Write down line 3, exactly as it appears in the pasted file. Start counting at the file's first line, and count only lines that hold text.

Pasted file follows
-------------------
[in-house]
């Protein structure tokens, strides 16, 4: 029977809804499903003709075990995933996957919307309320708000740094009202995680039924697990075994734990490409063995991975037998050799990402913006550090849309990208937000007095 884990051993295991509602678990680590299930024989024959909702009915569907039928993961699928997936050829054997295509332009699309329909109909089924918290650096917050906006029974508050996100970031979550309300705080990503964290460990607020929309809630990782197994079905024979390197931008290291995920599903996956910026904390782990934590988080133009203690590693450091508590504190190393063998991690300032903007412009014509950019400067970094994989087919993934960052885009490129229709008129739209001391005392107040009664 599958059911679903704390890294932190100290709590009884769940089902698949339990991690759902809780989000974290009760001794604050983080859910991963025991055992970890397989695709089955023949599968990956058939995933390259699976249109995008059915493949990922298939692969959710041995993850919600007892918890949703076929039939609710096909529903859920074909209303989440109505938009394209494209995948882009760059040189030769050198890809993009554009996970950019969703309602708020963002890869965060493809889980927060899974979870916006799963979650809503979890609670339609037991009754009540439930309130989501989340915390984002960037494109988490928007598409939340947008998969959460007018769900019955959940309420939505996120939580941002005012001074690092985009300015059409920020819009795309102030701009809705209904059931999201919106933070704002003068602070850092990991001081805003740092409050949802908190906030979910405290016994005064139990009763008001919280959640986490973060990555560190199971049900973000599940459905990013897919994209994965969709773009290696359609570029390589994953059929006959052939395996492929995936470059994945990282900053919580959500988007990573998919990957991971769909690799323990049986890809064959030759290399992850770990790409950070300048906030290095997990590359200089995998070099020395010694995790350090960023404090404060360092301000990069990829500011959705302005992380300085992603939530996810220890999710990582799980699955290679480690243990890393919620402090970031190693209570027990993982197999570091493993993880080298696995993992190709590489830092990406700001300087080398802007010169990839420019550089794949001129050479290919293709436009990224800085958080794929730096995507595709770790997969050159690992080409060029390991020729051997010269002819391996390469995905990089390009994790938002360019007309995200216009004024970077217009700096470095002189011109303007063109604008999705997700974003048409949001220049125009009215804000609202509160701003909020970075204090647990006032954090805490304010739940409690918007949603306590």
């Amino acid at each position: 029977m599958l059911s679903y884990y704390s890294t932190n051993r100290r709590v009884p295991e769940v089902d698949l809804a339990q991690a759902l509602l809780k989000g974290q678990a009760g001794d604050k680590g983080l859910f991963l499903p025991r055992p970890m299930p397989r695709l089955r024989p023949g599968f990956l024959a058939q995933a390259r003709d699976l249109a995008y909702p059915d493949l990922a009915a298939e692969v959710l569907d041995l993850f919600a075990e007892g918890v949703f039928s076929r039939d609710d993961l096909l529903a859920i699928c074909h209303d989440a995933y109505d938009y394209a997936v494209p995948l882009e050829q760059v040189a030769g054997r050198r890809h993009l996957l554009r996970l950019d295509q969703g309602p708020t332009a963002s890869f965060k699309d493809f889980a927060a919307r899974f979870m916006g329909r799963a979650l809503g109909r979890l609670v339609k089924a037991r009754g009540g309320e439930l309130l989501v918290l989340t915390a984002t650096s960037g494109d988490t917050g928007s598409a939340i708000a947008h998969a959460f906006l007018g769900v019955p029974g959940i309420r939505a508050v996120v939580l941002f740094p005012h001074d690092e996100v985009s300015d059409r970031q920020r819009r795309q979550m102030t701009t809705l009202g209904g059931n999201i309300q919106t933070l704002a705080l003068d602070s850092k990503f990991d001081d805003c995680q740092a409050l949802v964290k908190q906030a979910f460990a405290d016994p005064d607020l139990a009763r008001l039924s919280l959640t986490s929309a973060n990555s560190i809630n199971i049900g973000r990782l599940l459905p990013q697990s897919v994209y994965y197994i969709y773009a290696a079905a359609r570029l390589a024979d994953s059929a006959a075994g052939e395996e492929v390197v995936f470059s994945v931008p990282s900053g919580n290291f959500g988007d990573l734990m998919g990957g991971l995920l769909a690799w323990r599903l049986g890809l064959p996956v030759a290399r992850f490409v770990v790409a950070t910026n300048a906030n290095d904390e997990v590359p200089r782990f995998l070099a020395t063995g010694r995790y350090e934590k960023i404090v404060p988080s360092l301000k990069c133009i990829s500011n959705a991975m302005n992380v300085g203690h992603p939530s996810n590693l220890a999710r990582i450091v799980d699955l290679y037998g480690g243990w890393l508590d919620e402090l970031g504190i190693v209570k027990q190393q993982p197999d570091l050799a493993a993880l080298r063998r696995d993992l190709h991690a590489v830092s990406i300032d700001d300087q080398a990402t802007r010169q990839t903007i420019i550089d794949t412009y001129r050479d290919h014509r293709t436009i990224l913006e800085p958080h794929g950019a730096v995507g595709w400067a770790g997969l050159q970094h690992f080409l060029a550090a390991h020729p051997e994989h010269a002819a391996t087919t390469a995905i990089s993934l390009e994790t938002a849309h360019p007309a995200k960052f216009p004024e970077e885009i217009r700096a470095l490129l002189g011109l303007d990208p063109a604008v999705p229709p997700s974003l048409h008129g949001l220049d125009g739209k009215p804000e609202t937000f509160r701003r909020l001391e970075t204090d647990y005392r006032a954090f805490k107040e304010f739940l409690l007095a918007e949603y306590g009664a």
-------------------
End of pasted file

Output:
């Amino acid at each position: 029977m599958l059911s679903y884990y704390s890294t932190n051993r100290r709590v009884p295991e769940v089902d698949l809804a339990q991690a759902l509602l809780k989000g974290q678990a009760g001794d604050k680590g983080l859910f991963l499903p025991r055992p970890m299930p397989r695709l089955r024989p023949g599968f990956l024959a058939q995933a390259r003709d699976l249109a995008y909702p059915d493949l990922a009915a298939e692969v959710l569907d041995l993850f919600a075990e007892g918890v949703f039928s076929r039939d609710d993961l096909l529903a859920i699928c074909h209303d989440a995933y109505d938009y394209a997936v494209p995948l882009e050829q760059v040189a030769g054997r050198r890809h993009l996957l554009r996970l950019d295509q969703g309602p708020t332009a963002s890869f965060k699309d493809f889980a927060a919307r899974f979870m916006g329909r799963a979650l809503g109909r979890l609670v339609k089924a037991r009754g009540g309320e439930l309130l989501v918290l989340t915390a984002t650096s960037g494109d988490t917050g928007s598409a939340i708000a947008h998969a959460f906006l007018g769900v019955p029974g959940i309420r939505a508050v996120v939580l941002f740094p005012h001074d690092e996100v985009s300015d059409r970031q920020r819009r795309q979550m102030t701009t809705l009202g209904g059931n999201i309300q919106t933070l704002a705080l003068d602070s850092k990503f990991d001081d805003c995680q740092a409050l949802v964290k908190q906030a979910f460990a405290d016994p005064d607020l139990a009763r008001l039924s919280l959640t986490s929309a973060n990555s560190i809630n199971i049900g973000r990782l599940l459905p990013q697990s897919v994209y994965y197994i969709y773009a290696a079905a359609r570029l390589a024979d994953s059929a006959a075994g052939e395996e492929v390197v995936f470059s994945v931008p990282s900053g919580n290291f959500g988007d990573l734990m998919g990957g991971l995920l769909a690799w323990r599903l049986g890809l064959p996956v030759a290399r992850f490409v770990v790409a950070t910026n300048a906030n290095d904390e997990v590359p200089r782990f995998l070099a020395t063995g010694r995790y350090e934590k960023i404090v404060p988080s360092l301000k990069c133009i990829s500011n959705a991975m302005n992380v300085g203690h992603p939530s996810n590693l220890a999710r990582i450091v799980d699955l290679y037998g480690g243990w890393l508590d919620e402090l970031g504190i190693v209570k027990q190393q993982p197999d570091l050799a493993a993880l080298r063998r696995d993992l190709h991690a590489v830092s990406i300032d700001d300087q080398a990402t802007r010169q990839t903007i420019i550089d794949t412009y001129r050479d290919h014509r293709t436009i990224l913006e800085p958080h794929g950019a730096v995507g595709w400067a770790g997969l050159q970094h690992f080409l060029a550090a390991h020729p051997e994989h010269a002819a391996t087919t390469a995905i990089s993934l390009e994790t938002a849309h360019p007309a995200k960052f216009p004024e970077e885009i217009r700096a470095l490129l002189g011109l303007d990208p063109a604008v999705p229709p997700s974003l048409h008129g949001l220049d125009g739209k009215p804000e609202t937000f509160r701003r909020l001391e970075t204090d647990y005392r006032a954090f805490k107040e304010f739940l409690l007095a918007e949603y306590g009664a």